You also need to include a block in your virtual host file that says the following:

location ~ \.php$ {
	fastcgi_split_path_info ^(.+\.php)(/.+)$;
	fastcgi_pass unix:/var/run/php5-fpm.sock;
	fastcgi_index index.php;
	include fastcgi_params;

This will tell nginx to pass off any PHP pages to PHP-FPM for processing. We also recommend including the following block to deny access to any .htaccess files you have on your site:

location ~/\.ht {
	deny all;

Finally, at the top of the file, change the listen directive back to port 80. You'll also need to configure PHP-FPM a little to get it ready to serve your site.

Configuring PHP-FPM

There are just a few tweaks you need to make to your configuration files, but they're all fairly straightforward. Open up your php.ini file for editing as follows:

sudo nano /etc/php5/fpm/php.ini

Firstly, let's make sure PHP doesn't try to fix any incorrect path names. It'll stop your server from exposing any sensitive data in the event someone goes looking for it.


If you've made any other changes to your php.ini file, you'll want to replicate them here too. Then you can save and exit that file. Now you need to configure the connection between nginx and PHP-FPM by opening another file:

sudo nano /etc/php5/fpm/pool.d/www.conf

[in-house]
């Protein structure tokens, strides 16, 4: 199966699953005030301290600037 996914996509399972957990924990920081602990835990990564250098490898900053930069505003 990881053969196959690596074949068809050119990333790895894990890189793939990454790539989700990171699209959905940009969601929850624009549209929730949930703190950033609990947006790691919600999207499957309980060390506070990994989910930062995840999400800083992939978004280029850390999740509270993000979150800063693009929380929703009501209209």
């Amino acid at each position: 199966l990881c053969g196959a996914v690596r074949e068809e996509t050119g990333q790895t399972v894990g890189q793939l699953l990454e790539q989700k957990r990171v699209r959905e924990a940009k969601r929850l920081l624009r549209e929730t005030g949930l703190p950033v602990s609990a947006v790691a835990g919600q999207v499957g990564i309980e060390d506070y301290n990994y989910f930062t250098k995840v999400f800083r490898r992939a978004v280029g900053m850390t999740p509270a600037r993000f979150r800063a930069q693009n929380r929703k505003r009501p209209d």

Find the line that says listen and change it to match what you put in your nginx file:

listen = /var/run/php5-fpm.sock

Making the switch

At last, you can go live with your new nginx site by running the following command:

sudo service apache2 stop && sudo service nginx reload

That will stop Apache and start nginx up. If you've copied over all your configuration correctly, there shouldn't be any downtime and your site should be working right away.

Finally, you can run the following command to remove Apache from your system.

sudo apt-get remove apache2 apache2-mpm-prefork apache2-utils apache2.2-bin apache2.2-common libapache2-mod-auth-mysql libapache2-mod-php5


For most fairly simple sites this should work without a hitch. However, if your site is a little bit more complicated, there could be some problems switching over.

The most common problem encountered while switching is that not all of the custom rewrites you have set up have been translated into new nginx configuration. Remember that .htaccess files don't work under nginx, so you'll need to transfer all your rewrite rules into your virtual host configuration file.

Another potential problem you might run into is what happens if you're using a special Apache module on your site that doesn't have an equivalent in nginx, or has one that's differently set up. Configuring these is outside the scope of this tutorial, but it's important to remember that you might have to find an alternative in nginx or set up your server differently to cope with your requests.

Hopefully, however, your switchover will be entirely worry-free and your site will be even faster under nginx. If you encounter any problems with your VPS during your switch, please do let us know.